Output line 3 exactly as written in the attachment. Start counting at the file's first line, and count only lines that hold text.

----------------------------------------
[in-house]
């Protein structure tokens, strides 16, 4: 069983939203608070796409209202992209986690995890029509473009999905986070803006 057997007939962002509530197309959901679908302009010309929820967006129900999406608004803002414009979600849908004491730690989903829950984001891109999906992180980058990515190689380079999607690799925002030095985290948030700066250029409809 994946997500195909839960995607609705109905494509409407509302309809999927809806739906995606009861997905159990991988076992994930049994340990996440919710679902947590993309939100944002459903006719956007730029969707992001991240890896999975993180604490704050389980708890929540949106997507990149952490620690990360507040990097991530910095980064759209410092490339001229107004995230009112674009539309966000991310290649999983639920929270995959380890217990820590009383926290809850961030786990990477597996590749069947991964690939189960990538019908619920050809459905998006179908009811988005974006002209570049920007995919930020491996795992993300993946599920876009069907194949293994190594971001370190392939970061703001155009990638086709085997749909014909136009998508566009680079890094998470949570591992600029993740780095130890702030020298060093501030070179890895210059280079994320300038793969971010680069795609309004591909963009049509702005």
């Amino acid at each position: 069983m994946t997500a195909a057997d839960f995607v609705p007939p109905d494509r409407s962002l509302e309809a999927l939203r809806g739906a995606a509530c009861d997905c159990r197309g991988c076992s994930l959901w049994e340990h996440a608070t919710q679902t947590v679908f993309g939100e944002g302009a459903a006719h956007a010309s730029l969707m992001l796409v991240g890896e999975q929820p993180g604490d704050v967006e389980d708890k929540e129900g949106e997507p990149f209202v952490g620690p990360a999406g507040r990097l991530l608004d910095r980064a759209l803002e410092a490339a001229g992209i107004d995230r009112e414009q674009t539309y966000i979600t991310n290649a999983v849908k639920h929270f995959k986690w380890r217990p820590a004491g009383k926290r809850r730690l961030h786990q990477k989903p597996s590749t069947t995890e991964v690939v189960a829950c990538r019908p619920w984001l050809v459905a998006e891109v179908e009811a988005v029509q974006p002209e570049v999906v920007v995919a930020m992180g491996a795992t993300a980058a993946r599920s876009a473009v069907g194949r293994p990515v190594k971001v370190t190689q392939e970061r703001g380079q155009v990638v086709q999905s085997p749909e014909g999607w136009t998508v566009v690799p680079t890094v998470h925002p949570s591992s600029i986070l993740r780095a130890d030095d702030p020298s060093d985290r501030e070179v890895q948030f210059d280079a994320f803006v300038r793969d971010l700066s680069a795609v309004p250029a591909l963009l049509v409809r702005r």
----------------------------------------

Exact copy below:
């Amino acid at each position: 069983m994946t997500a195909a057997d839960f995607v609705p007939p109905d494509r409407s962002l509302e309809a999927l939203r809806g739906a995606a509530c009861d997905c159990r197309g991988c076992s994930l959901w049994e340990h996440a608070t919710q679902t947590v679908f993309g939100e944002g302009a459903a006719h956007a010309s730029l969707m992001l796409v991240g890896e999975q929820p993180g604490d704050v967006e389980d708890k929540e129900g949106e997507p990149f209202v952490g620690p990360a999406g507040r990097l991530l608004d910095r980064a759209l803002e410092a490339a001229g992209i107004d995230r009112e414009q674009t539309y966000i979600t991310n290649a999983v849908k639920h929270f995959k986690w380890r217990p820590a004491g009383k926290r809850r730690l961030h786990q990477k989903p597996s590749t069947t995890e991964v690939v189960a829950c990538r019908p619920w984001l050809v459905a998006e891109v179908e009811a988005v029509q974006p002209e570049v999906v920007v995919a930020m992180g491996a795992t993300a980058a993946r599920s876009a473009v069907g194949r293994p990515v190594k971001v370190t190689q392939e970061r703001g380079q155009v990638v086709q999905s085997p749909e014909g999607w136009t998508v566009v690799p680079t890094v998470h925002p949570s591992s600029i986070l993740r780095a130890d030095d702030p020298s060093d985290r501030e070179v890895q948030f210059d280079a994320f803006v300038r793969d971010l700066s680069a795609v309004p250029a591909l963009l049509v409809r702005r």